A report from the UN nuclear watchdog agency on Thursday found Iran to be generally truthful about key aspects of its nuclear history. The White House said it would continue to push for a third round of UN sanctions against Iran despite the findings by the International Atomic Energy Agency (IAEA) report.
The IAEA report, released to its 35 board members, also confirmed that Tehran has continued uranium enrichment activities.
White House press secretary Dana Perino said the report indicated that Iran has not suspended its enrichment-related activities and continues to defy the international community.
“We believe that selective cooperation is not good enough,” she said.
But top Iranian negotiator Saeed Jalili said the report shows that new sanctions would be “illegal action,” adding that Iran has answered all the questions by the IAEA and made “good progress” in cooperating with it.
In light of the IAEA report, “many accusations are now baseless,” Jalili said, referring to US assertions that Tehran is pursuing nuclear weapons.
“Those powers who base their accusations on this I hope will reconsider what they say,” he said.
If new UN sanctions are approved, “you should be asking what is the logic in this,” Jalili told reporters in Tehran.
A senior UN official said that language did not mean that the IAEA’s investigation into past enrichment activities was “closed,” even though a work plan between the agency and Tehran set November as the deadline for clearing up the issue.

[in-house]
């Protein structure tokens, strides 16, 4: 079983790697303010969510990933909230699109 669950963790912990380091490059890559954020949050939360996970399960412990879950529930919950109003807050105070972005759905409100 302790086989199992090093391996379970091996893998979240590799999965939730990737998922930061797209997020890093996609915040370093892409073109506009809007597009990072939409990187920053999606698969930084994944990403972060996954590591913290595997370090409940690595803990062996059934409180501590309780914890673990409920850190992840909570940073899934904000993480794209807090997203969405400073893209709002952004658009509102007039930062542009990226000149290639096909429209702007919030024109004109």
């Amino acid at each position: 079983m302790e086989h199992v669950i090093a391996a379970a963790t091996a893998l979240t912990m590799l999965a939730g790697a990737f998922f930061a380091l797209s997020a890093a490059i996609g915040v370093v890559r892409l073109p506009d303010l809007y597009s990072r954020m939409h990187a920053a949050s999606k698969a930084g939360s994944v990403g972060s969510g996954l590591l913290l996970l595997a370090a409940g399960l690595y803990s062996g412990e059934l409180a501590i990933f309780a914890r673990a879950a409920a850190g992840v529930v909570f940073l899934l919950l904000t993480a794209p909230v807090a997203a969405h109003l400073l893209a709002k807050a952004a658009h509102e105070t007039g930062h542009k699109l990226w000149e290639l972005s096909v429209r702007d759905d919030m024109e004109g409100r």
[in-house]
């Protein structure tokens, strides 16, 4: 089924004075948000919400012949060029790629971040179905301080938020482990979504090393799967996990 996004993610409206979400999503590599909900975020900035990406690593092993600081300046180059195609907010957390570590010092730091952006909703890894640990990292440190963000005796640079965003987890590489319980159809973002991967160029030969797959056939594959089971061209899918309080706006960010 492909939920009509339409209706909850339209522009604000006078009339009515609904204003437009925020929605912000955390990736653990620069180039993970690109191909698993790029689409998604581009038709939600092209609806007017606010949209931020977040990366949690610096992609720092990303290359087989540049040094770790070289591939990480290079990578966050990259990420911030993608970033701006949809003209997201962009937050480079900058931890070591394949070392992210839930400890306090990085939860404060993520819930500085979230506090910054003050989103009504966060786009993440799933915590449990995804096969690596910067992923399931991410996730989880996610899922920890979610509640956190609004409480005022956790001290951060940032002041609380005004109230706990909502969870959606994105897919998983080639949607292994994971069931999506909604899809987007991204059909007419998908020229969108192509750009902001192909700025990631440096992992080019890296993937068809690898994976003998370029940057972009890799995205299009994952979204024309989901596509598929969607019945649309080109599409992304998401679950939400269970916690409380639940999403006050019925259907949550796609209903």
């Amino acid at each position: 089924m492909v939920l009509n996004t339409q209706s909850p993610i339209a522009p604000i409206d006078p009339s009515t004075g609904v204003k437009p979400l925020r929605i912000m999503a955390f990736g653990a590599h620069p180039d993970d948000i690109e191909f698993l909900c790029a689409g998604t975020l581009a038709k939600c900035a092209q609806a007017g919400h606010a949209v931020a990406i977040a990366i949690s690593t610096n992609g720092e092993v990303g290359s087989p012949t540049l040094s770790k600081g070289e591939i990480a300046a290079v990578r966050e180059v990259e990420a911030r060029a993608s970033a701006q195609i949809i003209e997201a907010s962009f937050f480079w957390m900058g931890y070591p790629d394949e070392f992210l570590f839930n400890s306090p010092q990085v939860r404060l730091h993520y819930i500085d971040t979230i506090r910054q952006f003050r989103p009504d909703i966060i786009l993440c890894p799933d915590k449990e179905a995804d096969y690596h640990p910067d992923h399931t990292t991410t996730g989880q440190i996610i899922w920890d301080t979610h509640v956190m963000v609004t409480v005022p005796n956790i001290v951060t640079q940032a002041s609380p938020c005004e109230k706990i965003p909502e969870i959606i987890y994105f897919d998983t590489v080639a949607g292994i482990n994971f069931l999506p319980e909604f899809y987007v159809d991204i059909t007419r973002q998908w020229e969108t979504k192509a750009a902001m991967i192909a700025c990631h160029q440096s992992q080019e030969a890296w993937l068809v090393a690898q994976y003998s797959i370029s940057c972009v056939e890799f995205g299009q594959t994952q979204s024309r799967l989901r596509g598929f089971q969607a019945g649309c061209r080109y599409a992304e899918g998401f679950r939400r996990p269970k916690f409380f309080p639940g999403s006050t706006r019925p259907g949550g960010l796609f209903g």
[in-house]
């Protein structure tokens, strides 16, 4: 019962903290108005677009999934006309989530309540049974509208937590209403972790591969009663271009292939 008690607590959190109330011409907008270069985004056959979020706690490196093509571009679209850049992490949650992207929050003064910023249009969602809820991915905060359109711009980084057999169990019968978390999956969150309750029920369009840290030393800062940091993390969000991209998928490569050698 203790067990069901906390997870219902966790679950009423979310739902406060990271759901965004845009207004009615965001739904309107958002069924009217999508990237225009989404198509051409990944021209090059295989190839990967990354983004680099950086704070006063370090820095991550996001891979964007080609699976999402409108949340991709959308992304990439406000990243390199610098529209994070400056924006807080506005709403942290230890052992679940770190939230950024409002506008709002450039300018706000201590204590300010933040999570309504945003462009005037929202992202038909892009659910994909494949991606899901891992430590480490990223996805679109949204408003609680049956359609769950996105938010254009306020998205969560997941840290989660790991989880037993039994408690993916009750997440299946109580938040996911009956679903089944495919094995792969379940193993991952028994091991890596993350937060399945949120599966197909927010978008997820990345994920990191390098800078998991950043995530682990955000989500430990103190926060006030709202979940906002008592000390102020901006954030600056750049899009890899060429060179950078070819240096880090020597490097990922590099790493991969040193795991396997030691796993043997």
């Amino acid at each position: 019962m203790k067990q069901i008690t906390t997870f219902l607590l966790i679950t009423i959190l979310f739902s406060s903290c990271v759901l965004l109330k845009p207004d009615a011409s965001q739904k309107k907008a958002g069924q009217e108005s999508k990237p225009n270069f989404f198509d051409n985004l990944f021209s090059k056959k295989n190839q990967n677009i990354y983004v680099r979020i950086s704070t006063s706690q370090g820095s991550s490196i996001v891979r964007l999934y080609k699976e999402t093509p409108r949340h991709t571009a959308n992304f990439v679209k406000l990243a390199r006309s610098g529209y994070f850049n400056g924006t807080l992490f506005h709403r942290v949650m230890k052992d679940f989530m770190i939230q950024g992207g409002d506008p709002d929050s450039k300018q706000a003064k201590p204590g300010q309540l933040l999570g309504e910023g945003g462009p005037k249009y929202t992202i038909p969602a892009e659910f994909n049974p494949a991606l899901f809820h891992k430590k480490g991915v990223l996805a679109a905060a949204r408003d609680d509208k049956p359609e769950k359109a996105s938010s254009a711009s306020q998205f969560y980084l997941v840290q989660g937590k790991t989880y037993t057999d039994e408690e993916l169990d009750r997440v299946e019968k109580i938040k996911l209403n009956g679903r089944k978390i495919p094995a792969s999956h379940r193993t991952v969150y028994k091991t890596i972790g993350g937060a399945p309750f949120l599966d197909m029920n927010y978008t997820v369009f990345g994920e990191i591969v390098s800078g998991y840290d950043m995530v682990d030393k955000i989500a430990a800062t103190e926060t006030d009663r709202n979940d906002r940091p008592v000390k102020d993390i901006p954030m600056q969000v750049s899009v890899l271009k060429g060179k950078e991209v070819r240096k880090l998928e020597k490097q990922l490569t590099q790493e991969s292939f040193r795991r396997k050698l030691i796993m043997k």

In Washington, the State Department suggested that China was blocking plans for a new meeting, tentatively set for Monday, of the five permanent members of the Security Council and Germany to discuss a new sanctions resolution.
Jalili insisted Iran has an irrefutable right to its nuclear program.
“Iran has shown it is working within the framework of the law but at the same time, we want our (nuclear) rights,” Jalili said. “We have done everything to have a peaceful nuclear program.”
He said the IAEA report listed a “number of articles that refer to Iran’s cooperation with the agency” and that this shows claims of nuclear material being used for a military program have been false.
Jalili insisted Iran was enthusiastic about continuing talks with the IAEA, which he said now has “complete supervision” of Iran’s uranium enrichment program.